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Biopolymers

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What are Biopolymers?

Biopolymers are polymers produced from natural sources. These can either be chemically synthesised from biological materials or biosynthesised by living organisms. These are made up of monomeric units bonded together by covalent bonds. These monomeric units form larger molecules. As biopolymers are derived from living organisms like plants and microbes, they are a renewable resource, unlike most polymers which are petroleum-based polymers. 


Generally, biopolymers are degradable. They find use in various industries ranging from food industries to manufacturing, packaging and biomedical engineering. Biopolymers are promising materials owing to their characteristics like abundance, biocompatibility and unique properties like non-toxicity etc. With some nanosized reinforcements to enhance its properties and practical applications, biopolymers are being researched for its use in more and more ways possible.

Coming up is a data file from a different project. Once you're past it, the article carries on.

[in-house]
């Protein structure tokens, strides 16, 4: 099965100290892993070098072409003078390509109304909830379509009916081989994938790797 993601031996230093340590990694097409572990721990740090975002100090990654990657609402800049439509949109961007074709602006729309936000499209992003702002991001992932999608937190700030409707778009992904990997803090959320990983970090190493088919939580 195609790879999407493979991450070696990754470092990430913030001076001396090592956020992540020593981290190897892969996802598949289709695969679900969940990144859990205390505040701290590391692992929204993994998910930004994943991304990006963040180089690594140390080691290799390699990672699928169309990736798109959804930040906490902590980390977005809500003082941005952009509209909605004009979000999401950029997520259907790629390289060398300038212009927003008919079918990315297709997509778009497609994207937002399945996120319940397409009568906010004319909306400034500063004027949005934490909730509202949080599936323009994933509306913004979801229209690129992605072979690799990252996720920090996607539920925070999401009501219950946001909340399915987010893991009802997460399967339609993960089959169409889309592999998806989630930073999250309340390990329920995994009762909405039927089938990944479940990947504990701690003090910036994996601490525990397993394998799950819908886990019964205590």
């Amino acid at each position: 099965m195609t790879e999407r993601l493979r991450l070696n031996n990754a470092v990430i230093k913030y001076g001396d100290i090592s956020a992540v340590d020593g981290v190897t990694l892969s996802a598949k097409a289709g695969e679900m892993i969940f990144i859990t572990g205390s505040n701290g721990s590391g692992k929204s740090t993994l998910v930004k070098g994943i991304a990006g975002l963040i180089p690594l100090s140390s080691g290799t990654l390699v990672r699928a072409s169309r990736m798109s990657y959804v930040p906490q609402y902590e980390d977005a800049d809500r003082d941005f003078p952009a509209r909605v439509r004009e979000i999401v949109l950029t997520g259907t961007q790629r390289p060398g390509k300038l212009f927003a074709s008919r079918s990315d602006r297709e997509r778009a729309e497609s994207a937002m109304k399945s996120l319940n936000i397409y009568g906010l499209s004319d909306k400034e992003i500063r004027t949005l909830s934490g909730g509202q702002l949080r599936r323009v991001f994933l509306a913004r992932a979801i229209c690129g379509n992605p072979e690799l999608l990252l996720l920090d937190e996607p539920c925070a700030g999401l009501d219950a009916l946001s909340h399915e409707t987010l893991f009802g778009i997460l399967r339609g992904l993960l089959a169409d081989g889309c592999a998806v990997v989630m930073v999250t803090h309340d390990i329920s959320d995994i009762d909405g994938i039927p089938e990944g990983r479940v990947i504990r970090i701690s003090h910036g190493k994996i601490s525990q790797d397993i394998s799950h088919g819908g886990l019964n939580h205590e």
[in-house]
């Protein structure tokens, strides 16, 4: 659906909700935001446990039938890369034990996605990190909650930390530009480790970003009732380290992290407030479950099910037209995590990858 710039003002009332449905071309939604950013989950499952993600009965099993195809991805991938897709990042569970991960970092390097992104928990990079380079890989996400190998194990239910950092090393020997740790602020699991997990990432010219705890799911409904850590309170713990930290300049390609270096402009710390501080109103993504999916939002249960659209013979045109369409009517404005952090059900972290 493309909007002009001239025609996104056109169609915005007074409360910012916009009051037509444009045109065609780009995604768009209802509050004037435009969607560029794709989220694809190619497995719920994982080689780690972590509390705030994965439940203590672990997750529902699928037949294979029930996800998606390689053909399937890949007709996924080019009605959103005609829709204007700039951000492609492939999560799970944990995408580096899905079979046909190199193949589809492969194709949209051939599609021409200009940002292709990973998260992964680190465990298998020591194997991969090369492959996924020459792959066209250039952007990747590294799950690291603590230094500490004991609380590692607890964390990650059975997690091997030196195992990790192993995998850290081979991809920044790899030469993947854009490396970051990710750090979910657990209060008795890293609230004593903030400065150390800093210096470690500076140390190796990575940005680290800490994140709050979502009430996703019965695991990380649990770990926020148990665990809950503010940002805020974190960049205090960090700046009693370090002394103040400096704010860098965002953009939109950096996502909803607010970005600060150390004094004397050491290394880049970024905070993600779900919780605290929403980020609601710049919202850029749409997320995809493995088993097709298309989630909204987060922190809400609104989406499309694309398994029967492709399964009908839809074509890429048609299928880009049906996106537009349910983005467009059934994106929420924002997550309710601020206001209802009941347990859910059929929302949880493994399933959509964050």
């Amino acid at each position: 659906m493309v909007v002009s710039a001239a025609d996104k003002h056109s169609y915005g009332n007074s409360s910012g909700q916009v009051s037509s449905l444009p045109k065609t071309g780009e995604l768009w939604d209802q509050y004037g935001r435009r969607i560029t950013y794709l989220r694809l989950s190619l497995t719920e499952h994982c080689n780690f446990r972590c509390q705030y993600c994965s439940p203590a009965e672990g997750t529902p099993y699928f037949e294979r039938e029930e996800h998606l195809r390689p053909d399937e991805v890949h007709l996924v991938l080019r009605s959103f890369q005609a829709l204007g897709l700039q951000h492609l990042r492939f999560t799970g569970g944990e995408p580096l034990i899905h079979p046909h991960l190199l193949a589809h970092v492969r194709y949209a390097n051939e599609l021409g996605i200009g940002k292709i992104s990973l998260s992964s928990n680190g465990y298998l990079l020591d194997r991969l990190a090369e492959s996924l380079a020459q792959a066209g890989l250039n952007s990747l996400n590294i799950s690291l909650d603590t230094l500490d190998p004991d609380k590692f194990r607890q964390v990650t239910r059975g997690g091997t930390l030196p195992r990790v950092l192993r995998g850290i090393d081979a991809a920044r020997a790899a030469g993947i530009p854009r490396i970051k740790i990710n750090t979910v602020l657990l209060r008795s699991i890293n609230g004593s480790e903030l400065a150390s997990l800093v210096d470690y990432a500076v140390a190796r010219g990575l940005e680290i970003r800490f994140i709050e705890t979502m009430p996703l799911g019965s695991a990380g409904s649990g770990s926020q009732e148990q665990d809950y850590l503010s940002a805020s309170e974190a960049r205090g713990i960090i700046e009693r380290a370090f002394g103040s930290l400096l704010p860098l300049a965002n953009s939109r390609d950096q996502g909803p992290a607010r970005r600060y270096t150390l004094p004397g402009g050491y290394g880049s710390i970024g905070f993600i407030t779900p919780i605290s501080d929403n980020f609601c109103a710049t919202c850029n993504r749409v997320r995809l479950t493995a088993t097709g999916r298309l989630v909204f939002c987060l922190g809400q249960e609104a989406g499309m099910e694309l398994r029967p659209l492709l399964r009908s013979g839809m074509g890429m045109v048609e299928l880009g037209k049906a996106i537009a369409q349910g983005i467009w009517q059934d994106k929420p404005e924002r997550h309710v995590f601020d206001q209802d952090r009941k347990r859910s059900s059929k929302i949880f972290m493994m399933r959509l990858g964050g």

Examples of biopolymers are protein, starch, cellulose, DNA, RNA, lipids, collagen, carbohydrates etc.


Types of Biopolymers

Biopolymers can be classified according to various scales. These classifications are based on their origin, a number of monomeric units, on the basis of degradability, their heat response etc. Some of the classifications are:


On the Basis of Type

  1. Sugar-based polymers- Starch or sucrose is used as input for manufacturing. Lactic acid polymers are created using lactose from potatoes, maise, etc.

  2. Starch-based polymers- Starch acts as a natural polymer, composed of glucose. It is found in plant tissues.

  3. Cellulose-based biopolymers- Used for packaging, this polymer is made up of glucose obtained from natural sources like cotton. Eg. cellophane.

  4. Synthetic materials- Degradable polymers can be made from synthetic materials obtained from petroleum.


On the Basis of Origin

  1. Natural biopolymers- These are natural biopolymers biosynthesised by living organisms.

  2. Synthetic biopolymers - These are polymers made up of renewable materials like polylactic acid which are degradable.

  3. Microbial- Biopolymers produced by microorganisms.


On the Basis of Monomeric Units

  1. Polysaccharides-These are carbohydrate chains which are branched or are linear: Eg. starch, cellulose, etc.